Texas Deputy Sheriff Pleads Guilty to Sexual Exploitation of a Child and Cyberstalking
For Immediate Release
U.S. Attorney's Office, District of Massachusetts
Defendant faces 15-year mandatory minimum sentence
BOSTON – A law enforcement officer from Texas pleaded guilty today in federal court in Worcester to sexual exploitation of a minor and cyberstalking charges.
Pasquale T. Salas, 26, a/k/a Gino, a former deputy sheriff with the Matagorda County Sheriff’s Office, pleaded guilty to one count of sexual exploitation of a minor and one count of cyberstalking. U.S. District Court Judge Timothy S. Hillman scheduled sentencing for Sept. 3, 2020.
Salas met the victim through an online video game website in 2014, when the minor was 12 years old. Salas and the girl communicated on a private chat room and then moved those communications to various other platforms, including text messaging, Skype and Snapchat. Salas repeatedly solicited the minor to transmit sexually explicit images and videos of herself.
Beginning as early as 2016, Salas intimidated the victim into maintaining contact with him and sending additional sexually explicit material by threatening that he would send the minor’s sexually explicit images and videos to her family and her friends. In May 2019, when the victim attempted to terminate contact with Salas, he repeatedly sent threatening communications to the victim, using web-based applications to disguise the source of the communications.
At the time of his arrest, Salas’ smartphone was seized by investigators and found to contain at least one video, sent via social media, of the minor performing sexually explicit acts that Salas had coerced her to perform.
Salas admitted to contacting a second Massachusetts minor through the same website. From the time she was 12 until the time she was 16, he coerced her into remaining in contact with him and solicited sexually explicit images from her. Salas forced her to disclose her social media credentials so that he could track her activities and view her photographs. Salas sent pictures of himself inside a police car and with a gun and told the second victim that he had law enforcement friends in Massachusetts who would follow her and that no one would believe her if she reported what he had done. Salas was in contact with her until the time of his arrest.
Members of the public who have questions, concerns, or information about this case should contact the U.S. Attorney’s Office at 617-748-3274.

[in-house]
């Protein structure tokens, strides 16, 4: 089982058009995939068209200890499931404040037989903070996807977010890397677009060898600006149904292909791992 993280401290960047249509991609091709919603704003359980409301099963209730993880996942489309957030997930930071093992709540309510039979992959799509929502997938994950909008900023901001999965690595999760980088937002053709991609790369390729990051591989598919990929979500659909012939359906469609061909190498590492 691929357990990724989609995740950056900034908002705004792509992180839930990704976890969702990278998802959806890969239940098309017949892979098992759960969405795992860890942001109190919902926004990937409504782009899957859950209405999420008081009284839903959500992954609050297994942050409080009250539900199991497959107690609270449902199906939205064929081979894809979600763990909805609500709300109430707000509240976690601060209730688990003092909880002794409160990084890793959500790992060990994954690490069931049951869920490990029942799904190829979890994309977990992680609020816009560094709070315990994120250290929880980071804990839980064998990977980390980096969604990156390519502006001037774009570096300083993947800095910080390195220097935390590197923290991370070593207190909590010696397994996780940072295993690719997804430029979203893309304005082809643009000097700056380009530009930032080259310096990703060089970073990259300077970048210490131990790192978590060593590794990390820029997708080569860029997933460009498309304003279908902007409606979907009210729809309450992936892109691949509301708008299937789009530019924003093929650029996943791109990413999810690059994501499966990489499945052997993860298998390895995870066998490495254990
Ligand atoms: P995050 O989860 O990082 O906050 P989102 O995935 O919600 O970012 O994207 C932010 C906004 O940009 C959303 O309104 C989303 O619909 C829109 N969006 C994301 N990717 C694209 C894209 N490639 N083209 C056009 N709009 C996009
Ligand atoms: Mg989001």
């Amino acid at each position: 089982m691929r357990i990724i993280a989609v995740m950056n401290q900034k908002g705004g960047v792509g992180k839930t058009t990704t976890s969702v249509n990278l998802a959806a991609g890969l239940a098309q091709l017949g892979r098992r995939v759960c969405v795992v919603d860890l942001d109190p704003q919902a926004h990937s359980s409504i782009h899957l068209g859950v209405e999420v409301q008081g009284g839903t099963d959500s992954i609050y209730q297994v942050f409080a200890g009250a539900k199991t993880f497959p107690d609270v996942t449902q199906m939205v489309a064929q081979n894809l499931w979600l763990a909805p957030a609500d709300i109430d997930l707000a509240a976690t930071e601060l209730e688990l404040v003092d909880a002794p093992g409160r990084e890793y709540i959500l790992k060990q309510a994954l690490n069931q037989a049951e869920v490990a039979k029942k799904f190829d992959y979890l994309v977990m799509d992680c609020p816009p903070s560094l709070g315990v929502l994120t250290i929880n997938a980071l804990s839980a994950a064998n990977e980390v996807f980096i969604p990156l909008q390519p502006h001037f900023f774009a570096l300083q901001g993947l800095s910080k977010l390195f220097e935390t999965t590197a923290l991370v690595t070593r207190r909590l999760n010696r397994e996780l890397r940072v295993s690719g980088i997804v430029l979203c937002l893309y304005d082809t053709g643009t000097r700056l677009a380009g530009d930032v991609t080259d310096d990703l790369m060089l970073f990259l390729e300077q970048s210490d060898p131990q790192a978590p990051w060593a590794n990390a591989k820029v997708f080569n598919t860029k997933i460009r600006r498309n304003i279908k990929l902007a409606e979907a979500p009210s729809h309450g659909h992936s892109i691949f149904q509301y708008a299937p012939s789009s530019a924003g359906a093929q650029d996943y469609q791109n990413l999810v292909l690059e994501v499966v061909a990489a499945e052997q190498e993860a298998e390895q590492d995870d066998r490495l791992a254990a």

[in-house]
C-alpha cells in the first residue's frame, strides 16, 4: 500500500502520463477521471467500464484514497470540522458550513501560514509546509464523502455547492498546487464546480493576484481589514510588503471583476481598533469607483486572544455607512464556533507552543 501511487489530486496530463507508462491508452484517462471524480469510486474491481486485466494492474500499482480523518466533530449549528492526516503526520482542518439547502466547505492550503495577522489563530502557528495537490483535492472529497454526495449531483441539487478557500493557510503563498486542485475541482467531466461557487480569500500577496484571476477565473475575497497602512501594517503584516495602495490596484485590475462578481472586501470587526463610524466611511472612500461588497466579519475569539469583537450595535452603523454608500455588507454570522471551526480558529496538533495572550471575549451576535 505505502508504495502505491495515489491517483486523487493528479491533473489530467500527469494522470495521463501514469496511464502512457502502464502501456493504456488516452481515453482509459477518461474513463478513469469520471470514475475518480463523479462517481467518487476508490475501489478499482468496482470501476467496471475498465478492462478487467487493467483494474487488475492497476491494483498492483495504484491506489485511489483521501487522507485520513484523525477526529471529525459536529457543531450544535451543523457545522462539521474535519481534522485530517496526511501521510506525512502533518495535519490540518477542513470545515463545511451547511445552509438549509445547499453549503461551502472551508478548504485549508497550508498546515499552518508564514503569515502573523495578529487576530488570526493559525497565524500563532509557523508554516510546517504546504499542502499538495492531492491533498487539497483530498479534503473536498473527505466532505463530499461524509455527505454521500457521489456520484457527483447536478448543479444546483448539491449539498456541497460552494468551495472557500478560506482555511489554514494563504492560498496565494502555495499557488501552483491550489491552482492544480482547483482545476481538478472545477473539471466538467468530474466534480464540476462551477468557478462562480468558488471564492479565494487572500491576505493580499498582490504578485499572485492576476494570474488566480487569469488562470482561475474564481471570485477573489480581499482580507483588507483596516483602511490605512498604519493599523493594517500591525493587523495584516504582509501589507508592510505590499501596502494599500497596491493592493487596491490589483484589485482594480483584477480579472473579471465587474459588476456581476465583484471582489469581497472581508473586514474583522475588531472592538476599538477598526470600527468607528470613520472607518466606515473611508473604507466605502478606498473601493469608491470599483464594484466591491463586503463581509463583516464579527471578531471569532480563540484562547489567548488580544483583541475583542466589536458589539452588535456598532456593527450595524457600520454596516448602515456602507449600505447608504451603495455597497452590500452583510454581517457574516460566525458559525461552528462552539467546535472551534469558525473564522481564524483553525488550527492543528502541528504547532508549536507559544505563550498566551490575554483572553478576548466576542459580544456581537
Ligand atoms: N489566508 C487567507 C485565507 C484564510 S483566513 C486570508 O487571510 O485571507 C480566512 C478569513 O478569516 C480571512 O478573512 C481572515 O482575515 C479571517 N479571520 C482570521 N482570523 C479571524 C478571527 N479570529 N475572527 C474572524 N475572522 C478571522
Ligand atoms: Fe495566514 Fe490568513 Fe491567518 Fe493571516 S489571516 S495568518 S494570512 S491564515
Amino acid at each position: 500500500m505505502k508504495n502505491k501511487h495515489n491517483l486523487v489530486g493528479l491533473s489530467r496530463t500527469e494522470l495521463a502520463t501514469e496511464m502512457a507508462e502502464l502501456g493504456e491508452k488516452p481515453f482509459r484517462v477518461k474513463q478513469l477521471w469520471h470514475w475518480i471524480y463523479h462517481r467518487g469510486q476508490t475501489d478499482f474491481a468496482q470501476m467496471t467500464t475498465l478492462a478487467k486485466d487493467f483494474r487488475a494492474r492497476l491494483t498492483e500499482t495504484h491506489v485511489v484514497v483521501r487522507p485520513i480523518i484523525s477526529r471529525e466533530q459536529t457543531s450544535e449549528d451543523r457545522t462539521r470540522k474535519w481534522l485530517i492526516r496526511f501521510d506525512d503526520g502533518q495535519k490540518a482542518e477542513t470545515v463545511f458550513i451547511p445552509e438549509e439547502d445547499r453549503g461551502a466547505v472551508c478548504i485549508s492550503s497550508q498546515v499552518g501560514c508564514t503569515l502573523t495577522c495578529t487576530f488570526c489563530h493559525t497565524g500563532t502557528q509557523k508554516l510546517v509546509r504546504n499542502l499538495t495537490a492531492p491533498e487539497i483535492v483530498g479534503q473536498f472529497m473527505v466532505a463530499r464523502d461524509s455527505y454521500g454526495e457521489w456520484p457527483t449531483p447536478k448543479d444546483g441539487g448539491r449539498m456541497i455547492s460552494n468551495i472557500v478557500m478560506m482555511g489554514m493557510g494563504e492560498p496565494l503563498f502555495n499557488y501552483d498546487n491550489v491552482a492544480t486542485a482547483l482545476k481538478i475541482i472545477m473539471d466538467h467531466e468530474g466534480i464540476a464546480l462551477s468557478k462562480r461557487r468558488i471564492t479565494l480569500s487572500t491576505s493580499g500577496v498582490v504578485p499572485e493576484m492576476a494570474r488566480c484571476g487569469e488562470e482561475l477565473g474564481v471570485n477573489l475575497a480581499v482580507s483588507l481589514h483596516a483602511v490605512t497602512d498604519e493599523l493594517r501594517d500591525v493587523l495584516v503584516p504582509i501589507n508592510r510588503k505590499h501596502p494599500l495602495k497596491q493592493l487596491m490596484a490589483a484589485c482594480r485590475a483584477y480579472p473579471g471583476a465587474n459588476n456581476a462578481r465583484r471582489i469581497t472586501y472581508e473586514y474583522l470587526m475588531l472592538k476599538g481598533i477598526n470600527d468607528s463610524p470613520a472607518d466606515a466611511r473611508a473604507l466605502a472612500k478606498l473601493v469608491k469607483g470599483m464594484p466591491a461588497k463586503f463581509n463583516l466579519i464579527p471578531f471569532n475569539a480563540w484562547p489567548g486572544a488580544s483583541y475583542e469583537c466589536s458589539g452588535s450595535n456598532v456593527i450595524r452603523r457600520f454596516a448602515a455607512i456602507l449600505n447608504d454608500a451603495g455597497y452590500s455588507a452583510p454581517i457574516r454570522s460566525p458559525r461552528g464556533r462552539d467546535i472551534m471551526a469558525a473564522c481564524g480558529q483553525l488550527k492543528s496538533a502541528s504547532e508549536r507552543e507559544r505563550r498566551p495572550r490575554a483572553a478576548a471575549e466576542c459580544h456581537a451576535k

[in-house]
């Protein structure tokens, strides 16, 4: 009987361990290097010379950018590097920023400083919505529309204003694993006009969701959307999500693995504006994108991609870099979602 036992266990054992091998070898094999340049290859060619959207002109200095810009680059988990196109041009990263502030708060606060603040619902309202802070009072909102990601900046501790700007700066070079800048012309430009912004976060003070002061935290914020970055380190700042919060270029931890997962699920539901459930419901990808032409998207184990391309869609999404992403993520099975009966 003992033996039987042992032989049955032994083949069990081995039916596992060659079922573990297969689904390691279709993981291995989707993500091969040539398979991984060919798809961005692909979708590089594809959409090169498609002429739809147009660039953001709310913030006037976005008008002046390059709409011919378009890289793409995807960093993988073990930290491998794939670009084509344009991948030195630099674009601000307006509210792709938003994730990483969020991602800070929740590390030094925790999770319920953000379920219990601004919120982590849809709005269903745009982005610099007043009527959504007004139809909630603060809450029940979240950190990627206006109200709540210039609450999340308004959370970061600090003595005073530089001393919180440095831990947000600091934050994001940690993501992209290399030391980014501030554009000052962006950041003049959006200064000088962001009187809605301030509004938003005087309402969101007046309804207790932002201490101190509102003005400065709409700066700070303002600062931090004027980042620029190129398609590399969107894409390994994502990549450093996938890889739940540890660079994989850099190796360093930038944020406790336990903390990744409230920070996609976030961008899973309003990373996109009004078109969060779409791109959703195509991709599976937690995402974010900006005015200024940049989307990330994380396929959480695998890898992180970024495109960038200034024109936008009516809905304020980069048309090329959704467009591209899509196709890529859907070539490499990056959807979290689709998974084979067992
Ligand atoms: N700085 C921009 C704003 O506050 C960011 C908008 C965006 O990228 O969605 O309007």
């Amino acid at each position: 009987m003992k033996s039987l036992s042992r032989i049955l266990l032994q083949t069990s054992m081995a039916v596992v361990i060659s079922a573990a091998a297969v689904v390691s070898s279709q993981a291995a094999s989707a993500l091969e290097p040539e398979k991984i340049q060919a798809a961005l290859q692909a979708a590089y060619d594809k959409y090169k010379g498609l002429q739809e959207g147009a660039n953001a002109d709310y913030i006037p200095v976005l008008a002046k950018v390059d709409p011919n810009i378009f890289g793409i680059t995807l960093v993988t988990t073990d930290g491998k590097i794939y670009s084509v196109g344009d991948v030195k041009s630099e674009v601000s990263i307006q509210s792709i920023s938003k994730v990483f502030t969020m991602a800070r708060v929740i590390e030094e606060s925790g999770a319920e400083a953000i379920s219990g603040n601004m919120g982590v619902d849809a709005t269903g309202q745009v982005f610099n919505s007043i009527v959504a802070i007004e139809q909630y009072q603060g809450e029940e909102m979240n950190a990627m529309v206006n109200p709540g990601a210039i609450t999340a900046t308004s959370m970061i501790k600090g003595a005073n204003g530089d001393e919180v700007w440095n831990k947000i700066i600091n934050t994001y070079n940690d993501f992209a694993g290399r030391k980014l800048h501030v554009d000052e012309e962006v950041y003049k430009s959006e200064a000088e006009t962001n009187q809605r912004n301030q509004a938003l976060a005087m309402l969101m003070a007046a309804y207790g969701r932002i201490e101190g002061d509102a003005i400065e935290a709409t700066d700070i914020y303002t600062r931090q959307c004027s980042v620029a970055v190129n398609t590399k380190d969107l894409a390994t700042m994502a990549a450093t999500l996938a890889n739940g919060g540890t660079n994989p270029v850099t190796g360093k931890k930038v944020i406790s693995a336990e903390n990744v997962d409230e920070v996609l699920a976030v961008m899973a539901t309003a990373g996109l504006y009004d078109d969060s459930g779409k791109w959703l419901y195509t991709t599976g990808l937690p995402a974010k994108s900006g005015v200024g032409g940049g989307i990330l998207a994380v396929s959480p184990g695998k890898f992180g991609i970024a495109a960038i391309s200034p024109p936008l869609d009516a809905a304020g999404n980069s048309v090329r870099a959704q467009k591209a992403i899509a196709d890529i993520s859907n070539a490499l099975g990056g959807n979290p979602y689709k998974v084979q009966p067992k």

The charge of sexual exploitation of a minor provides for mandatory minimum sentence of 15 years and up to 30 in prison, a minimum of five years and up to life of supervised release and a fine of up to $250,000. The charge of cyberstalking provides for a sentence of up to five years in prison, up to three years of supervised release and a fine of up to $250,000. Sentences are imposed by a federal district court judge based on the U.S. Sentencing Guidelines and other statutory factors.
United States Attorney Andrew E. Lelling and Joseph R. Bonavolonta, Special Agent in Charge of the Federal Bureau of Investigation, Boston Field Division made the announcement today. Valuable assistance was provided by Police Departments in Worcester County; the United States Attorney’s Office for the Southern District of Texas; the Federal Bureau of Investigation, Houston Field Office; the Matagorda (Texas) County Sheriff’s Office; and the Worcester Police Department. Assistant U.S. Attorney Kristen Noto from Lelling’s Worcester Branch Office is prosecuting the case.
The case is brought as part of Project Safe Childhood. In 2006, the Department of Justice created Project Safe Childhood, a nationwide initiative designed to protect children from exploitation and abuse. Led by the U.S. Attorneys’ Offices and the DOJ’s Child Exploitation and Obscenity Section, Project Safe Childhood marshals federal, state, and local resources to locate, apprehend, and prosecute individuals who exploit children, as well as identify and rescue victims. For more information about Project Safe Childhood, please visit www.projectsafechildhood.gov/.
Updated May 14, 2020
Project Safe Childhood